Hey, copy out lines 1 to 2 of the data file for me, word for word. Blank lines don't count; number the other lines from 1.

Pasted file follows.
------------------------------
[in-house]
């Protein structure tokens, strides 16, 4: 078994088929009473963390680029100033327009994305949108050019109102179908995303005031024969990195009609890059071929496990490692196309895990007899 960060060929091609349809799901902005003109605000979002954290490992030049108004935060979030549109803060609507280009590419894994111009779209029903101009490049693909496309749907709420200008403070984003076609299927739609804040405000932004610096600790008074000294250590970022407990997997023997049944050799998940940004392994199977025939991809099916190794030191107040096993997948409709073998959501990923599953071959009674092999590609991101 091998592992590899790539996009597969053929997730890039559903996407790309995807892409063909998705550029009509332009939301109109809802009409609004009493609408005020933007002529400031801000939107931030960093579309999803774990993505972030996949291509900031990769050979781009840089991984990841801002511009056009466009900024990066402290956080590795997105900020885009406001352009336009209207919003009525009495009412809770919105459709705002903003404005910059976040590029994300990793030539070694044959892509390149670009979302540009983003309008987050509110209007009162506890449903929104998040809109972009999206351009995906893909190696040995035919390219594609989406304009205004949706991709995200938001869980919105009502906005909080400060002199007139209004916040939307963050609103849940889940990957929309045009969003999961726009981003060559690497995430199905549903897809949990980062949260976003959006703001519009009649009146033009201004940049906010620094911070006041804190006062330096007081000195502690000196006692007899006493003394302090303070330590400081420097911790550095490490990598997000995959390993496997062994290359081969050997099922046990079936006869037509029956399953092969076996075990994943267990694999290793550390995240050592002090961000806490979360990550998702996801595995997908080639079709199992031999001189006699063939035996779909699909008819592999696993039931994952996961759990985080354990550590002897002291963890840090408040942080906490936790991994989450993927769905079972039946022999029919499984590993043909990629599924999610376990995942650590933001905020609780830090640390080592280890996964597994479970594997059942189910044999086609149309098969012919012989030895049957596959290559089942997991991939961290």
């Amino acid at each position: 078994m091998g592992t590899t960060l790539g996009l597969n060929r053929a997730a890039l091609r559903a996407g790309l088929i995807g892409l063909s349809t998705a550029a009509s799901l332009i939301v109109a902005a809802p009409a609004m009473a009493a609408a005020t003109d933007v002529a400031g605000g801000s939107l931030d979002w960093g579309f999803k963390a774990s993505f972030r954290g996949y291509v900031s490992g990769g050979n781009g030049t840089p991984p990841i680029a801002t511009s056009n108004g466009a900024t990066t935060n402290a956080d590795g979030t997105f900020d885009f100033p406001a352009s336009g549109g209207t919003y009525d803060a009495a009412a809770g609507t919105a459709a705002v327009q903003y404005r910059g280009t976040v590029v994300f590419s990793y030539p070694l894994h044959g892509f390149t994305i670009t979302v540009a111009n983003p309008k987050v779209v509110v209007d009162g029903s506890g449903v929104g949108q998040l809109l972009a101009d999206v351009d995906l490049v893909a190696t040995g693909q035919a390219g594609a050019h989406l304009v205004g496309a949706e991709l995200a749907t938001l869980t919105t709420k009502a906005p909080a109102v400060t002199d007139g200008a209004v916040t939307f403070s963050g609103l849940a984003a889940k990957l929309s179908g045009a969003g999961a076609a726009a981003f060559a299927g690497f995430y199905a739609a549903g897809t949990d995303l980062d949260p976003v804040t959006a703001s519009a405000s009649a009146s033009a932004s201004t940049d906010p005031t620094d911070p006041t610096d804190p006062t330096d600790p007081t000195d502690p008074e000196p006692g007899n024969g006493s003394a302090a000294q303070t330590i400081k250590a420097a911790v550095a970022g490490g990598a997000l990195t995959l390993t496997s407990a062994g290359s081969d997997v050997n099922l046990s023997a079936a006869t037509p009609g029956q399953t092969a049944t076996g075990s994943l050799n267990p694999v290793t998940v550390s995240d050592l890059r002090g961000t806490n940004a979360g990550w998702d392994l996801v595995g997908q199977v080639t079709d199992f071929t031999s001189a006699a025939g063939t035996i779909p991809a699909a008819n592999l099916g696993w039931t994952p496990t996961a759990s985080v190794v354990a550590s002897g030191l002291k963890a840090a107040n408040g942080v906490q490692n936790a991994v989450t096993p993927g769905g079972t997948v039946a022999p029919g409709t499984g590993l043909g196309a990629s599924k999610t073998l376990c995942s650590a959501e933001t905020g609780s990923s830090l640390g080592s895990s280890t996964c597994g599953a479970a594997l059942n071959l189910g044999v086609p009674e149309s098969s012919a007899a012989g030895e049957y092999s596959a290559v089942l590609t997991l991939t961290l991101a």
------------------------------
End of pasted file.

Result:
[in-house]
């Protein structure tokens, strides 16, 4: 078994088929009473963390680029100033327009994305949108050019109102179908995303005031024969990195009609890059071929496990490692196309895990007899 960060060929091609349809799901902005003109605000979002954290490992030049108004935060979030549109803060609507280009590419894994111009779209029903101009490049693909496309749907709420200008403070984003076609299927739609804040405000932004610096600790008074000294250590970022407990997997023997049944050799998940940004392994199977025939991809099916190794030191107040096993997948409709073998959501990923599953071959009674092999590609991101 091998592992590899790539996009597969053929997730890039559903996407790309995807892409063909998705550029009509332009939301109109809802009409609004009493609408005020933007002529400031801000939107931030960093579309999803774990993505972030996949291509900031990769050979781009840089991984990841801002511009056009466009900024990066402290956080590795997105900020885009406001352009336009209207919003009525009495009412809770919105459709705002903003404005910059976040590029994300990793030539070694044959892509390149670009979302540009983003309008987050509110209007009162506890449903929104998040809109972009999206351009995906893909190696040995035919390219594609989406304009205004949706991709995200938001869980919105009502906005909080400060002199007139209004916040939307963050609103849940889940990957929309045009969003999961726009981003060559690497995430199905549903897809949990980062949260976003959006703001519009009649009146033009201004940049906010620094911070006041804190006062330096007081000195502690000196006692007899006493003394302090303070330590400081420097911790550095490490990598997000995959390993496997062994290359081969050997099922046990079936006869037509029956399953092969076996075990994943267990694999290793550390995240050592002090961000806490979360990550998702996801595995997908080639079709199992031999001189006699063939035996779909699909008819592999696993039931994952996961759990985080354990550590002897002291963890840090408040942080906490936790991994989450993927769905079972039946022999029919499984590993043909990629599924999610376990995942650590933001905020609780830090640390080592280890996964597994479970594997059942189910044999086609149309098969012919012989030895049957596959290559089942997991991939961290």